A. Sovereign Immunity

The United States is a sovereign nation, and as such, it may not be sued absent consent. See Lehman v. Nakshian, 453 U.S. 156, 160, 101 S.Ct. 2698, 2701, 69 L.Ed.2d 548 (1981); Gilbert v, DaGrossa, 756 F.2d 1455, 1458 (9th Cir. 1985). If the United States has not consented to the suit, subject matter jurisdiction is lacking and the complaint must be dismissed, See Fed.R.Civ.P. 12(h)(3); United States v. Mitchell, 463 U.S. 206, 212, 103 S.Ct. 2961, 2965, 77 L.Ed.2d 580 (1983); Gilbert, 756 F.2d at 1458. This immunity protects not only the United States but its agents and officers. See Hawaii v. Gordon, 373 U.S. 57, 58, 83 S.Ct. 1052, 1052-53, 10 L.Ed.2d 191 (1963); Gilbert, 756 F.2d at 1458; Hutchinson v. United States, 677 F.2d 1322, 1327 (9th Cir. 1982). "[S]uit against IRS employees in their official capacity is essentially a suit against the United States." Gilbert, 756 F.2d at 1458.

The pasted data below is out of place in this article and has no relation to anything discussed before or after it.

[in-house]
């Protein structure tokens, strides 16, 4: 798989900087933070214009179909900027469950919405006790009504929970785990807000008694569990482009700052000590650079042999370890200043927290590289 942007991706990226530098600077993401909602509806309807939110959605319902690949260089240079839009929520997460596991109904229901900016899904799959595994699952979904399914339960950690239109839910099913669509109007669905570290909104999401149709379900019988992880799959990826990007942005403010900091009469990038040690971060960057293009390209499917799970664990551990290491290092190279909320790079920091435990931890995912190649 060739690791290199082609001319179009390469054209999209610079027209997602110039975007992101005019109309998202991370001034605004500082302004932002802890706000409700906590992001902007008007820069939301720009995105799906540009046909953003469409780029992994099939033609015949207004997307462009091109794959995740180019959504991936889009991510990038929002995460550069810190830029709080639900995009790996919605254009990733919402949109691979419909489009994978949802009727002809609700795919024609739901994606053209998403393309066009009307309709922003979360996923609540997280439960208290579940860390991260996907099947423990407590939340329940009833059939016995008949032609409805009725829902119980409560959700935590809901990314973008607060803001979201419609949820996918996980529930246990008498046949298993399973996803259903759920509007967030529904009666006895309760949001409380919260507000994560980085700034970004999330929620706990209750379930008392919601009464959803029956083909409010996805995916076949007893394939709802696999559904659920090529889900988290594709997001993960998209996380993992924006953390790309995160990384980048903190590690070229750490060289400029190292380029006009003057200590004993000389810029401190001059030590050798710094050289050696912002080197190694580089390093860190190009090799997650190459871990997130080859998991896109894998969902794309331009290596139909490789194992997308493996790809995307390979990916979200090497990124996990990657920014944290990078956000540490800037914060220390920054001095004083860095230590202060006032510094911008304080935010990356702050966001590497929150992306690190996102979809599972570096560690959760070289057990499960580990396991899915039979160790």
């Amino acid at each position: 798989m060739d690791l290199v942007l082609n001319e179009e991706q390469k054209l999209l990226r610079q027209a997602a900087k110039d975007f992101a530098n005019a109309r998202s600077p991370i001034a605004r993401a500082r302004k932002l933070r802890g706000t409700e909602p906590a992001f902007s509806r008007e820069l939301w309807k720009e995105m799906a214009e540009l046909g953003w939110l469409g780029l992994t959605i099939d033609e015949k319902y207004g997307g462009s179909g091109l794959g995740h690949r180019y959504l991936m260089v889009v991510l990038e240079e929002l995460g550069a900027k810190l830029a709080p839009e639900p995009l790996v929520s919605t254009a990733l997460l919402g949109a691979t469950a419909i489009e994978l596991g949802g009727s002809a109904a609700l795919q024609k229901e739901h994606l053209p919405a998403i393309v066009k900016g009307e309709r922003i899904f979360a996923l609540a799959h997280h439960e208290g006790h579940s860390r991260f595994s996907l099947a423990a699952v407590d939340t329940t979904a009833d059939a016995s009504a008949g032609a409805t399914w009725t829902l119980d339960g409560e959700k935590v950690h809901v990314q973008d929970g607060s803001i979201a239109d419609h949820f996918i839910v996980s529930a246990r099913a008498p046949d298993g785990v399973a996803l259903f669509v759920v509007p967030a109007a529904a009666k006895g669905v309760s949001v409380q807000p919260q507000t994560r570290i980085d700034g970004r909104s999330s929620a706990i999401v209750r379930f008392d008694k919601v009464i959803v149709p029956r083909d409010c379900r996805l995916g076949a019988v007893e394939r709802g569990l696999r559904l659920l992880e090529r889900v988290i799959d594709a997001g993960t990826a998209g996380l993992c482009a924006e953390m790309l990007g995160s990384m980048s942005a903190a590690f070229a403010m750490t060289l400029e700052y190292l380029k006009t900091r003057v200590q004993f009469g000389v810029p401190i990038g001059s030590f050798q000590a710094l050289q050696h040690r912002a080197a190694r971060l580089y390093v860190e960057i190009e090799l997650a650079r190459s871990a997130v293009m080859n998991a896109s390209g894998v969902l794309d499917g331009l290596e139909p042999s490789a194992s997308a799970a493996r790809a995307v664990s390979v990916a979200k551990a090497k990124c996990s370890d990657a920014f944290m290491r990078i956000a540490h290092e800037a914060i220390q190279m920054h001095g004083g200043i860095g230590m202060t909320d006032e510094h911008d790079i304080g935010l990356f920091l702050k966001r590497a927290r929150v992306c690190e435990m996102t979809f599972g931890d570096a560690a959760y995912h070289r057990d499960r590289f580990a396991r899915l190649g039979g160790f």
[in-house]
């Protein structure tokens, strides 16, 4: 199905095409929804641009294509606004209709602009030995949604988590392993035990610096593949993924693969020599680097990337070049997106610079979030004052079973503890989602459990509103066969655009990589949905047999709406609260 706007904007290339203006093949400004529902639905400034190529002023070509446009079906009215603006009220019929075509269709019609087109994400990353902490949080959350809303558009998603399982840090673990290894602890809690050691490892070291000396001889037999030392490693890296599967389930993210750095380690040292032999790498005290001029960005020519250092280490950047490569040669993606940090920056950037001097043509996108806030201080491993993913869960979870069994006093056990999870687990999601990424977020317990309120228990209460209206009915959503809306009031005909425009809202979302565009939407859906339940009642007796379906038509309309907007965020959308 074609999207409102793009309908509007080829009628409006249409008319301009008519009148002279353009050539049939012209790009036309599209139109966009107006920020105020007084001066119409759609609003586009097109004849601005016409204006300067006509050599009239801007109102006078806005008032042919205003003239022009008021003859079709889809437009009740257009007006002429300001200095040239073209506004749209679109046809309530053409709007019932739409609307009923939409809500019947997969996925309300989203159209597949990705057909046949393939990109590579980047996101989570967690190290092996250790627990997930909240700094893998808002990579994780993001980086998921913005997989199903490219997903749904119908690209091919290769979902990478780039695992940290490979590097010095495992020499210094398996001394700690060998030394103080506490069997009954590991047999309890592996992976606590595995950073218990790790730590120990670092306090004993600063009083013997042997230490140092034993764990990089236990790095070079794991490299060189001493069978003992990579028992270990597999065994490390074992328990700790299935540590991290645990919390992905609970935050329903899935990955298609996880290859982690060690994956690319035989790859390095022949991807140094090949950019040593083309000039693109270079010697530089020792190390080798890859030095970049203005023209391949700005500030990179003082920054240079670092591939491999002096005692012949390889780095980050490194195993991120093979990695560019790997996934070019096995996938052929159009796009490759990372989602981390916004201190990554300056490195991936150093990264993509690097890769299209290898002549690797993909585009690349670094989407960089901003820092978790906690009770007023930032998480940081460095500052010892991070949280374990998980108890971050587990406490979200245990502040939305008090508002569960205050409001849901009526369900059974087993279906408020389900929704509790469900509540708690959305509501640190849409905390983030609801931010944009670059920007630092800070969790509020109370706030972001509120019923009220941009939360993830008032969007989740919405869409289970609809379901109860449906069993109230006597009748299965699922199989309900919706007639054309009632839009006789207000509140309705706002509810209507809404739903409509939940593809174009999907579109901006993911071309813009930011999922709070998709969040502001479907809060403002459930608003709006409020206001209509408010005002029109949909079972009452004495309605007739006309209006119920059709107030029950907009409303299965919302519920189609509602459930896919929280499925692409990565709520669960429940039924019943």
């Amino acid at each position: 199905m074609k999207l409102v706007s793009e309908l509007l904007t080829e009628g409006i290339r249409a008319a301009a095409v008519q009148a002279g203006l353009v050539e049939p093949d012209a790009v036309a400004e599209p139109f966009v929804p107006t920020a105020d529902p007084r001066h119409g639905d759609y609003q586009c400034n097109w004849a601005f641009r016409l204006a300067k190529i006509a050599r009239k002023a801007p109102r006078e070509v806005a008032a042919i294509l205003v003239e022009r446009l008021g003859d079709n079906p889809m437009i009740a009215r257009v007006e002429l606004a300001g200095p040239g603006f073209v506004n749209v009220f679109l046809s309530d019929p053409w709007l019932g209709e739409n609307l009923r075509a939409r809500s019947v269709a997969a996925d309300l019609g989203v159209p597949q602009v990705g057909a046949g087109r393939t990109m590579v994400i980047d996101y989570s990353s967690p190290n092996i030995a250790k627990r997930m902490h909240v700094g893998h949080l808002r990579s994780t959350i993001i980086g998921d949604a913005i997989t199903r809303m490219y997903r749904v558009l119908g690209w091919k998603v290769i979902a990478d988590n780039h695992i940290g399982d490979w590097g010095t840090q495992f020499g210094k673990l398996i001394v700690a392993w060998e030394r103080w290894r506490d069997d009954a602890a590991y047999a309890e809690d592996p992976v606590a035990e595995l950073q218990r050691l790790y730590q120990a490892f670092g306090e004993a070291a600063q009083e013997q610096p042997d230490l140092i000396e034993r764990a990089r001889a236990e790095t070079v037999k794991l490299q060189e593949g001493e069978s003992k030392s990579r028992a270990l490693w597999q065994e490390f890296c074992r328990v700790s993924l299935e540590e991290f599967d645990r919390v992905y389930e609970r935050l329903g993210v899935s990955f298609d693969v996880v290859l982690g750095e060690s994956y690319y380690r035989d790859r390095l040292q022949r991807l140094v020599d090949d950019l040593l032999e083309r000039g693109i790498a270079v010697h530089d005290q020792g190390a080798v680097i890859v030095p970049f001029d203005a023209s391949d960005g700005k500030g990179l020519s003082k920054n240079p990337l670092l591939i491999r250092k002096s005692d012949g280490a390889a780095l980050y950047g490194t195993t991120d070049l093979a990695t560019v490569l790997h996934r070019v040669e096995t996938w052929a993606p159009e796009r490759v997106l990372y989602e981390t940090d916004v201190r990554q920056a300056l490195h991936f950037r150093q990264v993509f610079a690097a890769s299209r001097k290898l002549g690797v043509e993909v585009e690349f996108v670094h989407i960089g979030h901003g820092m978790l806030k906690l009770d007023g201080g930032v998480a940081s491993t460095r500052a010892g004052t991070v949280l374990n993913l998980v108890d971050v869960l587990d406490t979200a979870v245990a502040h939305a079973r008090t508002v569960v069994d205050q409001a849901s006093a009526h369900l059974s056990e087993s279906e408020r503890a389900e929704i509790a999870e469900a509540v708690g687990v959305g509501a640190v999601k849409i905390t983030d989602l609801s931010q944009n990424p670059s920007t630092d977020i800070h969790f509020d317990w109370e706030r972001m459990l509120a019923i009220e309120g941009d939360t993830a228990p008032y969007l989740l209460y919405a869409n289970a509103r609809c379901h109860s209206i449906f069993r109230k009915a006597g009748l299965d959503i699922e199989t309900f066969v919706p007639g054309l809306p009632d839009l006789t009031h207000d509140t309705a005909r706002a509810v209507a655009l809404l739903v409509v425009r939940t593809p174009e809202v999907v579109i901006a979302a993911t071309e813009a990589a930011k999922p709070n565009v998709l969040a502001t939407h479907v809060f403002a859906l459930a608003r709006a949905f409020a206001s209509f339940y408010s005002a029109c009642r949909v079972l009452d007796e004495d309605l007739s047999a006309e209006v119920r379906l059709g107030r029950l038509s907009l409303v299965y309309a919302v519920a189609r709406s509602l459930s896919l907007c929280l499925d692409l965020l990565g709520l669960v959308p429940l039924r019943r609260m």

When the government is sued, the plaintiff in that suit bears the burden of showing that the government has waived its sovereign immunity. See Sopcak v. Northern Mountain Helicopter Service, 52 F.3d 817, 818 (9th Cir. 1995). The general jurisdiction statutes cited in plaintiffs' complaint are not sufficient to establish waiver of sovereign immunity. See Arford v. United States, 934 F.2d 229, 231 (9th Cir. 1991); Complaint, ¶ 6.

1. Nature of the Relief Sought